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Brenda Shackleton
12th January 2019, 05:27 PM
I am looking at my Dad's log and in September 1942 his log says," Notice of liability served on Master and Owners S.S.COPELAND per S.U.B.O. Archangel "
I guess they were the Allied Forces but would like to know what the initials mean.
Any ideas,please?
Thanks
regards
Brenda

Keith at Tregenna
12th January 2019, 06:17 PM
Fire and Rescue Sub Officer (SubO)

Above is an example only, Sub Officer
may be an answer ?

K.

.

Doc Vernon
12th January 2019, 08:59 PM
Ships Under British Operations going to the port of Archangel Russia during the Russian Convoys. WW2

S.S COPELAND (Br)


1,526 tons
Built in 1923
Sailed in PQ.18 + QP.15 + JW.54A + JW.57 + JW.66 + RA.54B + RA.57 + RA.58 + RA.66


<tbody>

COPELAND (Br)


15


1,526


1923





RESCUE SHIP, 205 SURVIVORS


</tbody>



The PQ series began on 29 September, 1941, from Hvalfjord, Iceland to Archangel, Russia, and ran until 21 September, 1942, with convoy PQ.18.

The
Arctic convoys of World War II
were oceangoing
convoys (https://en.wikipedia.org/wiki/Convoy)
which sailed from the United Kingdom, Iceland, and North America to northern ports in the
Soviet Union (https://en.wikipedia.org/wiki/Soviet_Union)
– primarily
Arkhangelsk (https://en.wikipedia.org/wiki/Arkhangelsk)
(Archangel) and
Murmansk (https://en.wikipedia.org/wiki/Murmansk)
in Russia. There were 78 convoys between August 1941 and May 1945,
[1] (https://en.wikipedia.org/wiki/Arctic_convoys_of_World_War_II#cite_note-dt1-1)
sailing via several seas of the
Atlantic (https://en.wikipedia.org/wiki/Atlantic_Ocean)
and
Arctic (https://en.wikipedia.org/wiki/Arctic_Ocean)
oceans, with two gaps with no sailings between July and September 1942, and March and November 1943





<strike></strike>

Captain Kong
12th January 2019, 09:35 PM
Soviet Union B. O.??

j.sabourn
13th January 2019, 08:55 AM
Ships Underwriter Board official. ???? JS

cappy
13th January 2019, 09:14 AM
I am looking at my Dad's log and in September 1942 his log says," Notice of liability served on Master and Owners S.S.COPELAND per S.U.B.O. Archangel "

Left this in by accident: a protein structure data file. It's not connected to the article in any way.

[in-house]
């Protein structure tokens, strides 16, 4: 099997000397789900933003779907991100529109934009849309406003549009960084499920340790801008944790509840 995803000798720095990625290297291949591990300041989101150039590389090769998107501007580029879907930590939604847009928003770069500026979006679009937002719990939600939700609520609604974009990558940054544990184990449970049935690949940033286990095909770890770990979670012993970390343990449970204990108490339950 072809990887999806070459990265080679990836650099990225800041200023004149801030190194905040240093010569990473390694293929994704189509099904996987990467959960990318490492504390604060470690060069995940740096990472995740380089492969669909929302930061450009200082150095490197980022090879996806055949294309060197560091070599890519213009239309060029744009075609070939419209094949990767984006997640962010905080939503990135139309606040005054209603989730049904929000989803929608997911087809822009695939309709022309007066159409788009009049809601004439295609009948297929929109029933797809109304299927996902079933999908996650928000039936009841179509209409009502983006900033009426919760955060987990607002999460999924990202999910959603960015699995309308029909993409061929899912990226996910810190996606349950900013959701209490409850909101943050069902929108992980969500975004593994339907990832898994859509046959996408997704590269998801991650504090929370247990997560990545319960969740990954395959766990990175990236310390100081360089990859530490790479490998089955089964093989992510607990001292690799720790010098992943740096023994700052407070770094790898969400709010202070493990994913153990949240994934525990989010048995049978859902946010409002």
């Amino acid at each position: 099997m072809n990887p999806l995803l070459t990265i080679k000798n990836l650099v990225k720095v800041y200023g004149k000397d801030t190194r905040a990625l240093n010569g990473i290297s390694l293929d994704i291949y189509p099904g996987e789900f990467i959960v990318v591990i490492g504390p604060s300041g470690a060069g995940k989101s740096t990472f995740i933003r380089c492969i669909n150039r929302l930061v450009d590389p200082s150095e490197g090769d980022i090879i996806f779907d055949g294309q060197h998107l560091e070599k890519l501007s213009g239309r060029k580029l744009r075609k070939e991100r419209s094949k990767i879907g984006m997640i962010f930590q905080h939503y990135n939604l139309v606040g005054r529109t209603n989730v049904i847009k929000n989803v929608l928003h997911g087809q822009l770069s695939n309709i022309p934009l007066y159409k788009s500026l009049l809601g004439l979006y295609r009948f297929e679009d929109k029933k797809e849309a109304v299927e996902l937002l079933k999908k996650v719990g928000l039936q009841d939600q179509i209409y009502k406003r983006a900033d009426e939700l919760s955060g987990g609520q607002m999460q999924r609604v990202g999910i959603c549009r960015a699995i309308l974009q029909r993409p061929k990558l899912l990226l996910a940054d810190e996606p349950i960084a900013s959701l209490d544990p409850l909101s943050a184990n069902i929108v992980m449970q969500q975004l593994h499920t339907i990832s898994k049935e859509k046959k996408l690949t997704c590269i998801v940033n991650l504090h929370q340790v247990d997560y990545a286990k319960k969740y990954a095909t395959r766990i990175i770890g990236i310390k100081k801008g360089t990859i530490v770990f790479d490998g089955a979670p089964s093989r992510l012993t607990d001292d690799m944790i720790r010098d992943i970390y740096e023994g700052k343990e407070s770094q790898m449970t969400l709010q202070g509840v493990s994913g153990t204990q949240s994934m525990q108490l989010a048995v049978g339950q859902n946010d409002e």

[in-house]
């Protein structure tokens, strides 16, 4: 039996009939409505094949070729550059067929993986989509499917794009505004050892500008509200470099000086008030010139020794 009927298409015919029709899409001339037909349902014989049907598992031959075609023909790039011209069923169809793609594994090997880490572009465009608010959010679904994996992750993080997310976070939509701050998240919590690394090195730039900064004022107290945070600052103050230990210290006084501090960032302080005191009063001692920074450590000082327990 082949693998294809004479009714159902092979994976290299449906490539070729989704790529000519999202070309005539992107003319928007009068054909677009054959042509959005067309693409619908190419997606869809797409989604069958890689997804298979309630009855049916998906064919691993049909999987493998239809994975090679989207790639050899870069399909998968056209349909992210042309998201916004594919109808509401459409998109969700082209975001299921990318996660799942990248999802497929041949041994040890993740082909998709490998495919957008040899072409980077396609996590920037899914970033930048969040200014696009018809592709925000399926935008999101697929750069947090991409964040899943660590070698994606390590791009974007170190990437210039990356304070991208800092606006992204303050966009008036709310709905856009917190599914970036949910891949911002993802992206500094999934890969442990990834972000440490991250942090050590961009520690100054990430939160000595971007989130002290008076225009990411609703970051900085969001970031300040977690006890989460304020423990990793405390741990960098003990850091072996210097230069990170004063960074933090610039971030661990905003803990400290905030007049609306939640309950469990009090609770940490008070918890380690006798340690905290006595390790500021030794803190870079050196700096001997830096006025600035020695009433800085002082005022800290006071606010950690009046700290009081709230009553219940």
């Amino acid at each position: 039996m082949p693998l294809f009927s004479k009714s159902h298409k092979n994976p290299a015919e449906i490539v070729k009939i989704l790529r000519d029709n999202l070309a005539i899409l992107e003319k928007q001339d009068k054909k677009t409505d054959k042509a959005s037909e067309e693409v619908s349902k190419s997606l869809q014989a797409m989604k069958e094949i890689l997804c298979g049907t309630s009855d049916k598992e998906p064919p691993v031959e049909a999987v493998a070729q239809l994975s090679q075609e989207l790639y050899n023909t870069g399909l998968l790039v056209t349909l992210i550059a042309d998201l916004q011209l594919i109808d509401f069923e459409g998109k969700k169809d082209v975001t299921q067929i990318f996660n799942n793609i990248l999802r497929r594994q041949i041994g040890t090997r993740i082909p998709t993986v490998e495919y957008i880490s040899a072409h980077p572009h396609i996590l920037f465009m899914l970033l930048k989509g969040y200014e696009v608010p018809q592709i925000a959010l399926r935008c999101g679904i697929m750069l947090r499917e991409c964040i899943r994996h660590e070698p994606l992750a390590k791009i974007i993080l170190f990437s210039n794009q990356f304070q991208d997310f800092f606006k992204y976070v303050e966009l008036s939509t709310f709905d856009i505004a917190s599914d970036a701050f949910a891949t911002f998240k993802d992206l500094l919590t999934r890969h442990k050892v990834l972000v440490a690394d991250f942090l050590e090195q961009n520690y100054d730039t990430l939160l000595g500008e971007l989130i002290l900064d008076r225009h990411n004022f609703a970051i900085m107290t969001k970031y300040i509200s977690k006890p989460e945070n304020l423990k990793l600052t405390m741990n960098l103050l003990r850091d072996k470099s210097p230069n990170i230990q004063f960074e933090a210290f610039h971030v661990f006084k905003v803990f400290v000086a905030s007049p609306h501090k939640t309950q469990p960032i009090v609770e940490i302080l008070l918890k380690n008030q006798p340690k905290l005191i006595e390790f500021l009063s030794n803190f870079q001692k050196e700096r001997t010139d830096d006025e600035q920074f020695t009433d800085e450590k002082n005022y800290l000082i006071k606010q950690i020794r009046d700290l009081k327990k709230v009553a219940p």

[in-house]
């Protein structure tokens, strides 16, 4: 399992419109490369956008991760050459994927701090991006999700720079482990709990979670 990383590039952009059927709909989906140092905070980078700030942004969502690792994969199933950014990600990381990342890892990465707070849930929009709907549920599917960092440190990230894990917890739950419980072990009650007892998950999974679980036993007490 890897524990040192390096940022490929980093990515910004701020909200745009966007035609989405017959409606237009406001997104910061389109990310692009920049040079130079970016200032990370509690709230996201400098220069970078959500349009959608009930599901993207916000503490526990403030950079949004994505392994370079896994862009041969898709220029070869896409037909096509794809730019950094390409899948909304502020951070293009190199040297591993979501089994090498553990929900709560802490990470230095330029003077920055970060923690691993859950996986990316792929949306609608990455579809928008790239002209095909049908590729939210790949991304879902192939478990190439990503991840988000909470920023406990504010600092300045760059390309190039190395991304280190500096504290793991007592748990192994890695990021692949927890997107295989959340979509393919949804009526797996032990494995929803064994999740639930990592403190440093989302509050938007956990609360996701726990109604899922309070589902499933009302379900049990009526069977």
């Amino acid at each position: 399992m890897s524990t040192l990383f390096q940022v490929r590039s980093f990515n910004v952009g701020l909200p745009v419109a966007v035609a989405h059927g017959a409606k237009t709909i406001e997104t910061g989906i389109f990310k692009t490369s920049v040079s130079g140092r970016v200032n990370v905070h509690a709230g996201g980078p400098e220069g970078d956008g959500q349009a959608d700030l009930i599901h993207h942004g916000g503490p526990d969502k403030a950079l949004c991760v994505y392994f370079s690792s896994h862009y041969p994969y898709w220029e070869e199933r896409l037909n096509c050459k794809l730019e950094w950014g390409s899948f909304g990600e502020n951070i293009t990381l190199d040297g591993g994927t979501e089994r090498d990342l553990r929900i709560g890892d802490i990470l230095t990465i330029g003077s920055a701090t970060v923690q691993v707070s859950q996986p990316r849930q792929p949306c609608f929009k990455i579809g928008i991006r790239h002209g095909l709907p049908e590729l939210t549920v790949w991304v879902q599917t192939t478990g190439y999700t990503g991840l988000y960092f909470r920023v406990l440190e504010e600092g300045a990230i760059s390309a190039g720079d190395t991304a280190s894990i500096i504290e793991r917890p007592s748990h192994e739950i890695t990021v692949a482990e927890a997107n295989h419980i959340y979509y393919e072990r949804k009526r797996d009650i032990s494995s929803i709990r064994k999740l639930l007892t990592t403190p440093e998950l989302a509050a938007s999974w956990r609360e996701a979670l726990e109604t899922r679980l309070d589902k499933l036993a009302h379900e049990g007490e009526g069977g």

I guess they were the Allied Forces but would like to know what the initials mean.
Any ideas,please?
Thanks
regards
Brenda

###senior zzz british officer

j.sabourn
13th January 2019, 09:41 AM
Union Cappy ? Maybe slater union board officer. I like Brian’s Soviet Union body odour. A notice of Liability could cover lots of things. As the owners of the Copeland at the time was probably the MOWT , it would really be their problem. The notice of liability could be for port and light dues. Was probably a normal part of the paperwork at the time. However can see how people would like to know. Think if it had been an official Russian Document would have been stamped with their own initials which was CCPPR or something similar, is what they stamped in British seaman’s discharge books every time I was in Murmansk. You were up there in the ore carriers have a look in the back of your book. Have you found that 3/9d yet, I also put in a tip as well. Be kind to Pat or she”ll thump you . Cheers JS.

cappy
13th January 2019, 09:48 AM
Union Cappy ? Maybe slater union board officer. I like Brian’s Soviet Union body odour. A notice of Liability could cover lots of things. As the owners of the Copeland at the time was probably the MOWT , it would really be their problem. The notice of liability could be for port and light dues. Was probably a normal part of the paperwork at the time. However can see how people would like to know. Think if it had been an official Russian Document would have been stamped with their own initials which was CCPPR or something similar, is what they stamped in British seaman’s discharge books every time I was in Murmansk. You were up there in the ore carriers have a look in the back of your book. Have you found that 3/9d yet, I also put in a tip as well. Cheers JS.

#####the only tip you left was take the caster of marys wooden leg then she cant run as fast when she goes for your wallet.....cappy

Brenda Shackleton
13th January 2019, 10:55 AM
Well, I'm none the wiser !

"Notice of liability..." etc was served by the Master and Owners of American Steamship,"Patrick Henry" They claimed damage to have occurred during transfer of one wounded American seaman from PH to "Copeland", alongside at sea on Sept 8th 1942. My Dad wrote in the Log ,"No assistance was rendered to any vessel ,or Owner, or Master ,or Crew thereof , on that date." Signed W.J Hartley Master . j. Armour. Mate. (That's probably because the date was 18th)............ Below a copy about the transfer.

From Commodore Jukes Hughes RN. Principal Sea Transport Officer